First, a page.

Researches in South Africa: Illustrating the Civil, Moral, and Religious Condition of the Native Tribes : Including Journals of the Author's Travels in the Interior; Together with Detailed Accounts of the Progress of the Christian Missions, Exhibiting the Influence of Christianity in Promoting Civilization, Volume 2
What people are saying - Write a review
We haven't found any reviews in the usual places.
Other editions - View all
able Africa appearance arrival asked attempts authority Bechuanas Bethelsdorp boors Bushmen Caffers called Cape carried cattle cause character chief Christian circumstances civilization Colonel colonial government colonists colony commandoes condition considerable considered continued Cuyler district effects employed establish Excellency fact families farmers feelings friends frontier give given Griqua ground hands hope Hottentots humanity individuals influence inhabitants institution interesting journey kraal labour land landdrost late laws leave letter live manner means measure mind missionaries missions murder natives nature necessary never object observed occasion oppressed party pass period persons possession present reason received remain remarks reply reports request residence respect river savage seen sent Signed slaves society South statement station suffered taken things tion Town tribes Uitenhage visited waggons wish young
Page 328 - The Europeans have scarcely visited any coast, but to gratify avarice, and extend corruption; to arrogate dominion without right, and practise cruelty without incentive.
Page 316 - We are all born savages, whether we are brought into the world in the populous city or in the lonely desert. It is the discipline of education, and the circumstances under which we are placed, which create the difference between the rude barbarian and the polished citizen — the listless savage and the man of commercial enterprise — the man of the woods and the literary recluse.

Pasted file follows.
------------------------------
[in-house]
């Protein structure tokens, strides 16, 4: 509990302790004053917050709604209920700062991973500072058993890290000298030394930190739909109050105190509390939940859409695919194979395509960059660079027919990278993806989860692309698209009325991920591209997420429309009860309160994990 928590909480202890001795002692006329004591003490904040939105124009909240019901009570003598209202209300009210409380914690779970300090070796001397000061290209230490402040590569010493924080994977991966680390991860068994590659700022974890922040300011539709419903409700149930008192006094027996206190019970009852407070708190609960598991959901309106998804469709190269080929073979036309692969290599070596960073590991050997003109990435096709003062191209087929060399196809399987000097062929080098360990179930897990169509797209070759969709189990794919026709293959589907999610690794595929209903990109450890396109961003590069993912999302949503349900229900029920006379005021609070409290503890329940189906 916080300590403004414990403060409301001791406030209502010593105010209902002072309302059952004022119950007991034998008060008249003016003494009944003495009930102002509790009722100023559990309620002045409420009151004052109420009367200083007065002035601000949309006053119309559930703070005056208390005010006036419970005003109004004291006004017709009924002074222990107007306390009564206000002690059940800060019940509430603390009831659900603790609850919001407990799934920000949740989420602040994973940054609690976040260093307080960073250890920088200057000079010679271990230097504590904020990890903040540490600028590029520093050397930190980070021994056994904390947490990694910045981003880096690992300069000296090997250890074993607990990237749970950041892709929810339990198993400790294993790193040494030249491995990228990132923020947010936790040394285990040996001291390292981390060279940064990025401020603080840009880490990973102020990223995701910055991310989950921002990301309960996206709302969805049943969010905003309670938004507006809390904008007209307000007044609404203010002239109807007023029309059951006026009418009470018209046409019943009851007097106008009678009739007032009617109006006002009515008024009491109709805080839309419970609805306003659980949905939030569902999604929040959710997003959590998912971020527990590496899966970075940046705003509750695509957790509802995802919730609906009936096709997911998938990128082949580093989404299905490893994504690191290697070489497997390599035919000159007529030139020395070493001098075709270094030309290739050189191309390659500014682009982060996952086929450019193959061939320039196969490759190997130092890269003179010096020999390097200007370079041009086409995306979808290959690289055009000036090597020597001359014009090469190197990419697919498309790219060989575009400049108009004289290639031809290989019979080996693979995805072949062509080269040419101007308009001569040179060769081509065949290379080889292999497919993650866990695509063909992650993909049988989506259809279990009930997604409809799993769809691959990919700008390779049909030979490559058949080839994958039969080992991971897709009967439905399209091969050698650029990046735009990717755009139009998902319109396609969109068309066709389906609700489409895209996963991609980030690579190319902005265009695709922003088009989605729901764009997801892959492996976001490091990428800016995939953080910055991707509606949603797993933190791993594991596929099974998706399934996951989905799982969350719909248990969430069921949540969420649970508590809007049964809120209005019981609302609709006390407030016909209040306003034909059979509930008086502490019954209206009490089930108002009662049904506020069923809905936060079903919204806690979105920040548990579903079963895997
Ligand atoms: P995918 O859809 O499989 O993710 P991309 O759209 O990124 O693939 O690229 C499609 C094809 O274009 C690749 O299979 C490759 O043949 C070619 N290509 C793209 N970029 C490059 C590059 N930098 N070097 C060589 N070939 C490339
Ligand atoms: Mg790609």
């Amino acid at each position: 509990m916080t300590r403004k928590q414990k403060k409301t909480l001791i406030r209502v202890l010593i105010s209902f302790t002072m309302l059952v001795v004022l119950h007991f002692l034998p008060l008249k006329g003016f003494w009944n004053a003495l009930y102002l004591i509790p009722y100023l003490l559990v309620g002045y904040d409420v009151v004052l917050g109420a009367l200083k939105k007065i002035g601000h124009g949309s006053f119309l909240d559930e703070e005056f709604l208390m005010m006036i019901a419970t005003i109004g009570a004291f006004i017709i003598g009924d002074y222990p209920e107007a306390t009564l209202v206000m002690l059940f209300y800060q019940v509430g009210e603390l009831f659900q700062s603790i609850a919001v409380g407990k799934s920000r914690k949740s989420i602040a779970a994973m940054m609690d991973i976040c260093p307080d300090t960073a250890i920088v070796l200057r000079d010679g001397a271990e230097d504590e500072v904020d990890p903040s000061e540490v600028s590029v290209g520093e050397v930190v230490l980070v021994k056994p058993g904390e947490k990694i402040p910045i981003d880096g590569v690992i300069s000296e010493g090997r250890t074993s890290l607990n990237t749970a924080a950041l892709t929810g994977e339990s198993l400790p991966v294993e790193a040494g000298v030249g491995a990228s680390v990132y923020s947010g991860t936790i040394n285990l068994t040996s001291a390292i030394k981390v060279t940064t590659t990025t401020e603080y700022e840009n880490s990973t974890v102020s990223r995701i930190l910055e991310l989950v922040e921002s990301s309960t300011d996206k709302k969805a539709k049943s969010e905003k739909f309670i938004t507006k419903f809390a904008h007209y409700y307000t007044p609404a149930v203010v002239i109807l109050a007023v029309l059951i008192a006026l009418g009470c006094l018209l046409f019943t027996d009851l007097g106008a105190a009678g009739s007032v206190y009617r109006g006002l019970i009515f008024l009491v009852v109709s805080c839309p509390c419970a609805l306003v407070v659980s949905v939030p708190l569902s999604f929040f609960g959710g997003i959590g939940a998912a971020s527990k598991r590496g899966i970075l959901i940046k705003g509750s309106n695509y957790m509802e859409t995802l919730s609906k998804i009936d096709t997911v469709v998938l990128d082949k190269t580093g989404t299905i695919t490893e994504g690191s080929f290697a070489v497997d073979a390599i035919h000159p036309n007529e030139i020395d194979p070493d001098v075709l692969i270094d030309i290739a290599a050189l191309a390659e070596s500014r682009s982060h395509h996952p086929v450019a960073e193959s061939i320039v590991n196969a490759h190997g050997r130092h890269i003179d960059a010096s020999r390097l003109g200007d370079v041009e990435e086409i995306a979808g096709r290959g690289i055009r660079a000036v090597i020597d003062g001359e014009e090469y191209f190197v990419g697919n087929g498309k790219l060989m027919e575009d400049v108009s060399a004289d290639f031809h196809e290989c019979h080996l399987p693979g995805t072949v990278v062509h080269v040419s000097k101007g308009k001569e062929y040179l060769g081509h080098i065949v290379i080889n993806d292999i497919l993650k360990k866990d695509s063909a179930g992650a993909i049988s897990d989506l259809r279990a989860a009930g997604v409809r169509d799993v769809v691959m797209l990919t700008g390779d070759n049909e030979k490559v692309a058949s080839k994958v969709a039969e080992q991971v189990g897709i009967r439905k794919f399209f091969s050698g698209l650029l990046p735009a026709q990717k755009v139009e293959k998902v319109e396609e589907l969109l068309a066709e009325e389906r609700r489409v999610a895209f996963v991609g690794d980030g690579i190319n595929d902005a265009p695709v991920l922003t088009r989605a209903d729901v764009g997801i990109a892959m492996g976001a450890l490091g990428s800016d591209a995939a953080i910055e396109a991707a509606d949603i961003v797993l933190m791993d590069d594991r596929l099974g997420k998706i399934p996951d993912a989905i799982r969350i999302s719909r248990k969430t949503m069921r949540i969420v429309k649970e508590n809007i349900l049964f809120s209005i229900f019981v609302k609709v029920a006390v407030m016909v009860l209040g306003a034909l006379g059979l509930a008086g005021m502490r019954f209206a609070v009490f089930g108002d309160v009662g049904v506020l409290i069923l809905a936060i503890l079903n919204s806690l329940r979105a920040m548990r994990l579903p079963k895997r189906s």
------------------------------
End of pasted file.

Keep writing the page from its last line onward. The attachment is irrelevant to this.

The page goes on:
Page 374 - That all and every Hottentot in the different Districts of this Colony, in the same manner as all Inhabitants, shall have a fixed Place of Abode in some one of the Districts, and that an entry of the same shall be made in the Office of the Fiscal, or the respective Landdrosts, and that they shall not be allowed to change their place of abode from one District to another, without a Certificate from the Fiscal, or Landdrost of the District from which they remove ; which Certificate they shall be bound...
Page 387 - English (Ammanglezi), whom they should drive, before they stopped, across the Zwartkops river and into the ocean "and then," said the prophet, "we will sit down and eat honey!
Page 111 - On this account, when they intend to kill lions, they generally notice where the spring-bucks are grazing at the rising of the sun ; and by observing, at the same time, if they appear frightened and run off, they conclude that they have been attacked by the lion. Marking accurately the spot where the alarm took place, about eleven o'clock in the day, when the sun is powerful, and the enemy they seek is supposed to be fast asleep, they carefully examine the ground, and finding him in a state of unguarded...
Page 373 - Governor and Commander-in-Chief of her Majesty's colony of the Cape of Good Hope in South Africa, and of the territories and dependencies thereof, and vice-admiral of the same, and her Majesty's high commissioner, &c., &c., &c.
Page 387 - Zwartkops river and into the ocean ; " and then/' said the prophet, " we will sit down and eat honey !" Ignorant of our vast resources, Makanna probably conceived that, this once effected, the contest was over for ever with the usurping Christians.
Page 224 - what we were, savages, but men professing to be taught according to the Gospel. Let us then do accordingly. Live peaceably with all men, if possible : and if impossible, consult those who are placed over you, before you engage in any thing.
Page 224 - Remain together as you have done since I knew you. Then, when the Directors think fit to send you a missionary, you may be ready to receive him. Behave to any teacher you may have sent as one sent of God, as I have great hope that God will bless you in this respect when I am gone to heaven. I feel that I love God, and that He has done much for me of which I am totally unworthy.